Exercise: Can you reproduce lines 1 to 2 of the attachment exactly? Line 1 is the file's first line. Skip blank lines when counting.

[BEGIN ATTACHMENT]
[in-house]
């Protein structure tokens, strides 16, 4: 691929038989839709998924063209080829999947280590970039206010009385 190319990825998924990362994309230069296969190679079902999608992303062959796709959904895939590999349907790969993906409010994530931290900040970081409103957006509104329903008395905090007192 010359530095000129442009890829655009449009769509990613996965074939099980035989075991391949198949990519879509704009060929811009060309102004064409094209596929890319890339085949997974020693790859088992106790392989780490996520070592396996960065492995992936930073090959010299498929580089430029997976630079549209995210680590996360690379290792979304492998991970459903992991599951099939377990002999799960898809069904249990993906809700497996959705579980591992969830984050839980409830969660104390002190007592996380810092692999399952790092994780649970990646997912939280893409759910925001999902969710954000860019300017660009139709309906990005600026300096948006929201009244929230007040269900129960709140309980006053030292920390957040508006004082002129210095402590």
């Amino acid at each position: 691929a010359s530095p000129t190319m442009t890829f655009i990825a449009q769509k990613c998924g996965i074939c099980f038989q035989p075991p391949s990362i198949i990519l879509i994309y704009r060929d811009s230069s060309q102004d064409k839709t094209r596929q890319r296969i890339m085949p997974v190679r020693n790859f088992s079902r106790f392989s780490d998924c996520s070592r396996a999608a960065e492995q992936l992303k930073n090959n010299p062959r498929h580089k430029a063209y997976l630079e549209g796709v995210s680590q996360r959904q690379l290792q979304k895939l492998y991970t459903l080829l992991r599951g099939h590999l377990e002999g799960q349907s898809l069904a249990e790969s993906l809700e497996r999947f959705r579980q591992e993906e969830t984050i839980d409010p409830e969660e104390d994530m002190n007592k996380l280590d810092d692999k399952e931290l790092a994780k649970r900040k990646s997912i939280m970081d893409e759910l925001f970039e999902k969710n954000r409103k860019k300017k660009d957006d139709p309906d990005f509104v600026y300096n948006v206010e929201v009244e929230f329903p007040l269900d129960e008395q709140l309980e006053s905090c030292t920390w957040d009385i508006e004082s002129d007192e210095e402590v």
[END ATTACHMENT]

[in-house]
């Protein structure tokens, strides 16, 4: 691929038989839709998924063209080829999947280590970039206010009385 190319990825998924990362994309230069296969190679079902999608992303062959796709959904895939590999349907790969993906409010994530931290900040970081409103957006509104329903008395905090007192 010359530095000129442009890829655009449009769509990613996965074939099980035989075991391949198949990519879509704009060929811009060309102004064409094209596929890319890339085949997974020693790859088992106790392989780490996520070592396996960065492995992936930073090959010299498929580089430029997976630079549209995210680590996360690379290792979304492998991970459903992991599951099939377990002999799960898809069904249990993906809700497996959705579980591992969830984050839980409830969660104390002190007592996380810092692999399952790092994780649970990646997912939280893409759910925001999902969710954000860019300017660009139709309906990005600026300096948006929201009244929230007040269900129960709140309980006053030292920390957040508006004082002129210095402590």